The Mueller investigation introduced a whole new line of inquiry into the analysis of the Media Age and government accountability. It asked a question not often pondered by media and political pundits: does the secrecy of an act define the boundary of a legal or political wrongdoing? This puzzle was brought abruptly into focus by the Mueller’s report, which pointed out that many of the instances under the special counsel’s consideration were conducted in broad daylight. It must have been difficult for the independent counsel to indict a president for the confessing that he was thinking about “this Russia thing” when he decided to terminate FBI director James Comey, given that the statement was made voluntarily to millions of TV viewers. Thus, it is important for political scientists to recalibrate the analytical tools to answer the question: does speaking publicly reduce the offensiveness of an act, which, if committed in private, would arguably have been more reprehensible?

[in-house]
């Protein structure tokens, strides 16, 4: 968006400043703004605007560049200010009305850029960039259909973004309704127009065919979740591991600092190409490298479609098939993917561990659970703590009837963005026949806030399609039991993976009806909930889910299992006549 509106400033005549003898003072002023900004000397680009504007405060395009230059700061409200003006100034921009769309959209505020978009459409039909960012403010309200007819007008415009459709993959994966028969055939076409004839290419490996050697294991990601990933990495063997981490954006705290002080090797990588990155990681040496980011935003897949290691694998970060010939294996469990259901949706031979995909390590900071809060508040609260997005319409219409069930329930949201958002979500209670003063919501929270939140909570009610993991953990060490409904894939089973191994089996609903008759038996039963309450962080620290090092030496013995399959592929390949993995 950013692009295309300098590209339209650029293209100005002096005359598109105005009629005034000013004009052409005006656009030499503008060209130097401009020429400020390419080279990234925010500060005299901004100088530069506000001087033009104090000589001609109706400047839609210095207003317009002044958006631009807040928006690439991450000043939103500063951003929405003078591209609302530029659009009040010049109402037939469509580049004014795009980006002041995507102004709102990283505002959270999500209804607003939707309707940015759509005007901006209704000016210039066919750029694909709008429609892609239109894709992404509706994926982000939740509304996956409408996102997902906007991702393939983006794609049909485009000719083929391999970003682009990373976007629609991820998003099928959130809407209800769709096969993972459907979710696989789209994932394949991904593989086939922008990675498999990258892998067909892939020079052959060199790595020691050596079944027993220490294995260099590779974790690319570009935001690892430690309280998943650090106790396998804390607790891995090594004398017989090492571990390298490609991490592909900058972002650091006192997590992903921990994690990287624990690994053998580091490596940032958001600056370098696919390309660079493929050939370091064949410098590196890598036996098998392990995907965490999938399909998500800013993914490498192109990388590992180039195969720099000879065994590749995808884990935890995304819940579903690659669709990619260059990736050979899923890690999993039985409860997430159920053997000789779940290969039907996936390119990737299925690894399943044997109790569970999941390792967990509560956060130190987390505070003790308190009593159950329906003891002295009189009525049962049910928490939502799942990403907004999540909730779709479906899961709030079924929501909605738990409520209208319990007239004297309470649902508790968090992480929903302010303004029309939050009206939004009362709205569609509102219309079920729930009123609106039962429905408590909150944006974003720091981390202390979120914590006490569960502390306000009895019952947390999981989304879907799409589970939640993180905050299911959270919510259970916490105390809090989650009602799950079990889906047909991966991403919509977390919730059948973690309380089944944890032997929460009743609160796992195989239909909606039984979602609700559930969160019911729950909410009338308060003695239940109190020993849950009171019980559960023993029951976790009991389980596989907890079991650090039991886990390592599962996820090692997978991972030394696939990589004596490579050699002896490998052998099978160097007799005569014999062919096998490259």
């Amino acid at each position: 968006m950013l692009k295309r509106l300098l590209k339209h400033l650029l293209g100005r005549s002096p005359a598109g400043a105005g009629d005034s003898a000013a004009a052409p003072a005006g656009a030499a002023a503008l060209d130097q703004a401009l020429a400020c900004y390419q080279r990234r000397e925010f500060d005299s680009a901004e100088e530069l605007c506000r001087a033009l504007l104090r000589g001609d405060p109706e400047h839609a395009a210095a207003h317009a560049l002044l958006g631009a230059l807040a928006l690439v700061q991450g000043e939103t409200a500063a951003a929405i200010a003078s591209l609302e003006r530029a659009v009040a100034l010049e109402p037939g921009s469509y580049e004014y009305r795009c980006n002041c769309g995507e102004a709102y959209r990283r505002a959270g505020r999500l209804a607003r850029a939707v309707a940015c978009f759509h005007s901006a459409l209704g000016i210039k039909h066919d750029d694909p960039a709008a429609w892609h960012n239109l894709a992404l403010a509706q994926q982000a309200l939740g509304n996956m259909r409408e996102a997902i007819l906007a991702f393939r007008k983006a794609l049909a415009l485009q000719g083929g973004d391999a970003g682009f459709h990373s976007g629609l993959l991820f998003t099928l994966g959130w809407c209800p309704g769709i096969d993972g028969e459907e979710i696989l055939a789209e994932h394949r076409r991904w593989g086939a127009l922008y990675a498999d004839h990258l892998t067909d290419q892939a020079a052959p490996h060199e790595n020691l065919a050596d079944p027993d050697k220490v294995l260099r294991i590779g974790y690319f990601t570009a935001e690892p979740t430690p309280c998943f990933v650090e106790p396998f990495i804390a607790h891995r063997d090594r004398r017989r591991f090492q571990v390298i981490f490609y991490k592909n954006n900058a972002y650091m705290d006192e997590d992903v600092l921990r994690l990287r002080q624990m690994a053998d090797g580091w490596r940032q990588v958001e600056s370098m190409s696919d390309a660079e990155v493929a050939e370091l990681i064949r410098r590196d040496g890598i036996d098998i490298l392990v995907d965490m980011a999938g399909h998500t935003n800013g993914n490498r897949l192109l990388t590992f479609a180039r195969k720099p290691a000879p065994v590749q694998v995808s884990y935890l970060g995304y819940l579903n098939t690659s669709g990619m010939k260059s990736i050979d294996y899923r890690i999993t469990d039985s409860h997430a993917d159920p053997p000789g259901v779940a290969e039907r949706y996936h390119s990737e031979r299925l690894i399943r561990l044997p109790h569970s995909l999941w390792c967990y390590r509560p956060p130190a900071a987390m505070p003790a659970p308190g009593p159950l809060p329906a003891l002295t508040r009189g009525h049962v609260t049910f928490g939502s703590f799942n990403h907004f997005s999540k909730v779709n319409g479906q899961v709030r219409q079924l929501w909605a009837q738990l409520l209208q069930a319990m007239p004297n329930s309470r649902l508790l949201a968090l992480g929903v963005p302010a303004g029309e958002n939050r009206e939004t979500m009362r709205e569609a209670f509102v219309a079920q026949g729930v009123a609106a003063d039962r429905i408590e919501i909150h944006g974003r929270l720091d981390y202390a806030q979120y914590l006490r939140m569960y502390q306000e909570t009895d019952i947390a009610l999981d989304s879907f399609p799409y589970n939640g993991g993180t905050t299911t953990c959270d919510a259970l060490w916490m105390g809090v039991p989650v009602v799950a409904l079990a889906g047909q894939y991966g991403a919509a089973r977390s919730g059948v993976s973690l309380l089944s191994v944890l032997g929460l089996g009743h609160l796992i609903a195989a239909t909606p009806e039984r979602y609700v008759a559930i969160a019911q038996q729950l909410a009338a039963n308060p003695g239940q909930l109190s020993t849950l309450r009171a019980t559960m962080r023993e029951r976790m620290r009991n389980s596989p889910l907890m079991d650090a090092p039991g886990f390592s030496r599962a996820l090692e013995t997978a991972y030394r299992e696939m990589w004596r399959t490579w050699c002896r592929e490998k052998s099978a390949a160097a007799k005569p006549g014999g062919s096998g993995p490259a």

The most balanced and intricate analyses of the “communicative abundance” and democracy points out that the media’s role in holding the government to account is profoundly ambiguous (Keane 2013). The analytical narrative in this case is always a balancing act between the media used by the elites to manipulate public opinion and the media shedding light on the unguarded and candid private moments of the politicians (Green 2009). In one arguable instance, investigative reporting helped suggest an alternative avenue to legal logic. Attorney General Barr argued that no obstruction of justice was committed, because there was no collusion. This conclusion is based on the presumption that the president’s only possible motivation to obstruct the investigation was to prevent collusion from being uncovered. But Vicky Ward’s investigative reporting, and this is how the media aspect comes in, suggests an alternative explanation. The journalist states that it was not the president, who was most keen on dismissing FBI director James Comey, but his son-in-law Jared Kushner, and it was not collusion that Kushner was afraid of, but underlying conflicts of interest. Thus, it is still possible that the president obstructed justice to prevent the uncovering of crimes that were tangentially related to collusion issue, but did not directly stem from it. In making this episode publicly known, investigative reporting truly lived up to the common expectations for a “watchdog,” “virtuous circle” or “information function” of the media. But there is one more function that is not so common, and it is equally important: the “forum connecting function”connects media, public, legal and political forums and enables them to reinforce each other. Here, media logic supplemented or rather replaced the legal logic inherent in Barr’s report by introducing a different type of reasoning that competed with that of the Attorney General.